COUCH provides affordable, communal housing

Residents+Jada+Fulcher%2C+Kei+See%2C+Jacob+Dixon%2C+and+Anri+Brod+spend+their+free+time+in+the+living+room+of+Harvest+House+on+Saturday.+Harvest+House+is+one+of+three+houses+a+part+of+COUCH+CO-OP.%0A

Sydney Laput

Residents Jada Fulcher, Kei See, Jacob Dixon, and Anri Brod spend their free time in the living room of Harvest House on Saturday. Harvest House is one of three houses a part of COUCH CO-OP.

By Faith Allendorf, Features Editor

In Urbana at 702 W. Washington St. sits a large, white house. In the warmer months, the building, comprised of three stories and 14 rooms, is surrounded by greenery. Upon entering through the front door and small deck, you are greeted with the many faces of the Harvest House.

In the early 2000s, a group of cooperative housing renters formed COUCH, the Community of Urbana Cooperative Housing. COUCH is a nonprofit organization that offers low-cost communal living.

Harvest House — originally called the Summit House —  is vegan and vegetarian friendly. There are currently 11 residents.

Jake Dixon, Harvest House resident, explained that the house focuses on being environmentally friendly.

“We focus on sustainability,” Dixon said. “We’ve had harvesters in the past who got our energy to switch to all wind power, which we try to get all of our electricity from. We, like other coops, have a compost system.”

Dixon explained that living in the COUCH co-ops is financially sustainable. The average rent per room is $350 plus $215 for utilities and food.

Kei See, an exchange student in Engineering and a resident, explained how the house finances groceries.

“We put the utilities (money) into one account for the house, and we just buy food and stuff from that account,” See said.

See also said that COUCH has a board that communicates with NASCO, which finances the properties.

Michael Dzianott, senior in ACES, explained the duties of the board. He said it is comprised of members from the three houses. The board makes decisions on issues such as leases and resident acceptance.

There are also volunteer positions that coordinate events within Harvest House. See, along with Jada Fulcher, senior in Media, are social coordinators.

“We plan events,” Fulcher said. “We do like, yoga nights, quiet reading time, but we’ll get together and read books together.”

“In general, people just hang out and watch TV and movies,” See said.

Dixon also explained that before the pandemic, the three houses did more community outreach events at places such as The Red Herring.

Richard He, senior in LAS and FAA, gave examples of some events Harvest House still does with the other two houses COUCH operates: Brooks and Randolph.

“The past Halloween was hosted at the Brooks House,” He said. “We dressed up and had snacks and talked and watched movies together. We’ve also had Thanksgiving dinner together and Christmas dinner.”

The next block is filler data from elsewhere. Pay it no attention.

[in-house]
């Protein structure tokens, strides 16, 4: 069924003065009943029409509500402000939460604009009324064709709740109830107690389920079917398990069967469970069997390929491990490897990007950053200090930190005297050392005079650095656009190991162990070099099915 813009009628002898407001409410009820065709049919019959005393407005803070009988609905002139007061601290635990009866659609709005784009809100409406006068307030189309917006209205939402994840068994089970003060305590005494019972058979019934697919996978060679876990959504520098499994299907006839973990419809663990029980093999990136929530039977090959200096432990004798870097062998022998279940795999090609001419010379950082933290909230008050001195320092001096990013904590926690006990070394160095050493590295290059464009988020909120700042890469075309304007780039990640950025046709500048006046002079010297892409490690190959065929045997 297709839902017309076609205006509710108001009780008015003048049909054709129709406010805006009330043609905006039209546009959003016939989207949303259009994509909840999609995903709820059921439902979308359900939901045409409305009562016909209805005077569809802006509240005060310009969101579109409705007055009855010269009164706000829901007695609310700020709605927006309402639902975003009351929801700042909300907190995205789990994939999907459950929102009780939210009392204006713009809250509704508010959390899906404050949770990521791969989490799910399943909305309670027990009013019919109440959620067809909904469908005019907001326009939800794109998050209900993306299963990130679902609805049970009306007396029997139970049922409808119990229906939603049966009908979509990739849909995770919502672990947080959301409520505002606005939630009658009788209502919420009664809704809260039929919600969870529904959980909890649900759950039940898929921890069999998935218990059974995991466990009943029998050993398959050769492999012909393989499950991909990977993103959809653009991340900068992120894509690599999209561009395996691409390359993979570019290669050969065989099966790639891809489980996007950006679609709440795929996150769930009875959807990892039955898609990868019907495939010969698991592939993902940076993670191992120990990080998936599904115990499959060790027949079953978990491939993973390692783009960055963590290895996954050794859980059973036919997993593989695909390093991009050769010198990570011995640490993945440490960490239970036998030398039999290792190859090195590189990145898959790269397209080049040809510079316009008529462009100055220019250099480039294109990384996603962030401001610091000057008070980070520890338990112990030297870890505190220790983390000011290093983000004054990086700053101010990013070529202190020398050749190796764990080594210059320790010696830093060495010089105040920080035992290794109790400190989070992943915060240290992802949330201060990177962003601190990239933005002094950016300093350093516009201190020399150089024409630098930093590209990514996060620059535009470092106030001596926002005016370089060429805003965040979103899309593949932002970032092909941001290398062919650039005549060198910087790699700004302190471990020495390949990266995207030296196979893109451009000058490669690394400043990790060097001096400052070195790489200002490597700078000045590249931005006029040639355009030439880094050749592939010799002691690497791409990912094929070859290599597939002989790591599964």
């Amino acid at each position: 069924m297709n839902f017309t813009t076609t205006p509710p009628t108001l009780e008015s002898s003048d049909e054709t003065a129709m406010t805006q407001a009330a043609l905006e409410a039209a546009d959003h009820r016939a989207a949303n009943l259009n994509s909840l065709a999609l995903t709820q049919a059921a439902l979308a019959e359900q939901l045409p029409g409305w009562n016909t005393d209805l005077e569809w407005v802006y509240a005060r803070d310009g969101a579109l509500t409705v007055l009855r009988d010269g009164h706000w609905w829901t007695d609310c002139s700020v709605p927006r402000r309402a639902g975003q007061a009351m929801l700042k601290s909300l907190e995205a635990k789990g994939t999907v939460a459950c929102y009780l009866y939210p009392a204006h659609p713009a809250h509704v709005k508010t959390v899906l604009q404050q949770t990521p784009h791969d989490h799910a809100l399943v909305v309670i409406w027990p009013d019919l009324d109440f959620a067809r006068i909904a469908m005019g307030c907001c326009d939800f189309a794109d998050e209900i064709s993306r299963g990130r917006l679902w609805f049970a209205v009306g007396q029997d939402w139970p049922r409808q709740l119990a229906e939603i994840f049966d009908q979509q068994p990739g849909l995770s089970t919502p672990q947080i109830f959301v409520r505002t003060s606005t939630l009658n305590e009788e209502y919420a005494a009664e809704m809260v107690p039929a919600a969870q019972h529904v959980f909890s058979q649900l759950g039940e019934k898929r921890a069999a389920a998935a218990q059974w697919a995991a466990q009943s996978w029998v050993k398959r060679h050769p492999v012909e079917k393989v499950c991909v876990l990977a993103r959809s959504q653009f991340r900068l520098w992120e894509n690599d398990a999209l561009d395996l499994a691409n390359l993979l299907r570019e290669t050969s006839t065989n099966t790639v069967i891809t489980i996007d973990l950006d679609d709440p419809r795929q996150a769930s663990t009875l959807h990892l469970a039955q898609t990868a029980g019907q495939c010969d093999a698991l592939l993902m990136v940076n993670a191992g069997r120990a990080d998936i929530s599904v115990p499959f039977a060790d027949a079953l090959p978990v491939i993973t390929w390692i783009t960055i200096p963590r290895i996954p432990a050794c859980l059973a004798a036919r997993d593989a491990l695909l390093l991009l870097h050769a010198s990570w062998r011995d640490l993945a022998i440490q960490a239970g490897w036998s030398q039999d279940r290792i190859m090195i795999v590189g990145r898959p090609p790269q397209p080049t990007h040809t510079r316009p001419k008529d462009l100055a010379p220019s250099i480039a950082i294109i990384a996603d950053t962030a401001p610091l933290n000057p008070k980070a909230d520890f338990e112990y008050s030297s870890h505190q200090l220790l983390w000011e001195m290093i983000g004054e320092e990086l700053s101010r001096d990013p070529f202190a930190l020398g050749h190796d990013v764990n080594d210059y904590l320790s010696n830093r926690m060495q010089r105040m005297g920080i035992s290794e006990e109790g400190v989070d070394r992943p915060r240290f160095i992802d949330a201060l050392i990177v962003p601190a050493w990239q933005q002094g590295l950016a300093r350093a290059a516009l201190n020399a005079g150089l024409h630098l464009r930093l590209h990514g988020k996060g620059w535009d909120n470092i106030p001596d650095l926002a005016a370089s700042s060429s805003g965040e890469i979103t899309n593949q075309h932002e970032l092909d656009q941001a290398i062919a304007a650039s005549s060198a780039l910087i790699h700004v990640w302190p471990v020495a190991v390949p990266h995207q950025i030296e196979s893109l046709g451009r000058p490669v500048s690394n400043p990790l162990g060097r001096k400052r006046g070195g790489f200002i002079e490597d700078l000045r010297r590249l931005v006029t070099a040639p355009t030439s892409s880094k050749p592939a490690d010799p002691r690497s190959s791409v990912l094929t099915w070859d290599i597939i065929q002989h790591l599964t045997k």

He also mentioned that the houses participate in community brunches and festivals.

Another coordinated aspect of co-op life is chores. Residents are expected to cook at least once a week as well as clean. There is a calendar board to sign up to cook. A labor coordinator oversees chore delegation.

“When you move in, you pick your top three (tasks) that you want to do,” Fulcher said. “You can pick whichever day you want to do it as long as it gets done within the week.”

Reflecting on how living in a co-op impacts them, Fulcher brought up a story. They explained that once the house received an unexpected visitor who claimed he lived in Harvest House 14 years ago. The visitor went up to a wall of memories and pulled off a picture of his child. He had met his wife while living in Harvest House.

“We basically have artwork from many years ago for people who lived here,” Fulcher said. “It’s like a whole buildup of traditions and traces of people who have lived here.”

To Dixon, living in the Harvest House turns friends into family.

“Oftentimes, you’ll come here, you’ll meet a good friend, and you’ll oftentimes want to stay because you know that you’re just in this good space,” Dixon said.

Dzianott agreed and said that living in a space where you are a community is what drew him to the house. He desired connections he could not get in his last living situation.

“I found COUCH, and they said that they were all about cooking meals and sharing chores,” Dzianott said. “Having a more intentional community-based place to live, I’ve really found that here.

“I wouldn’t have met any of the people in the house had I not been living here. But other than that, people from different majors, people from different countries, people from around town; I wouldn’t have met any of these wonderful people if I hadn’t chosen to live here, and I feel like that’s really a blessing.”

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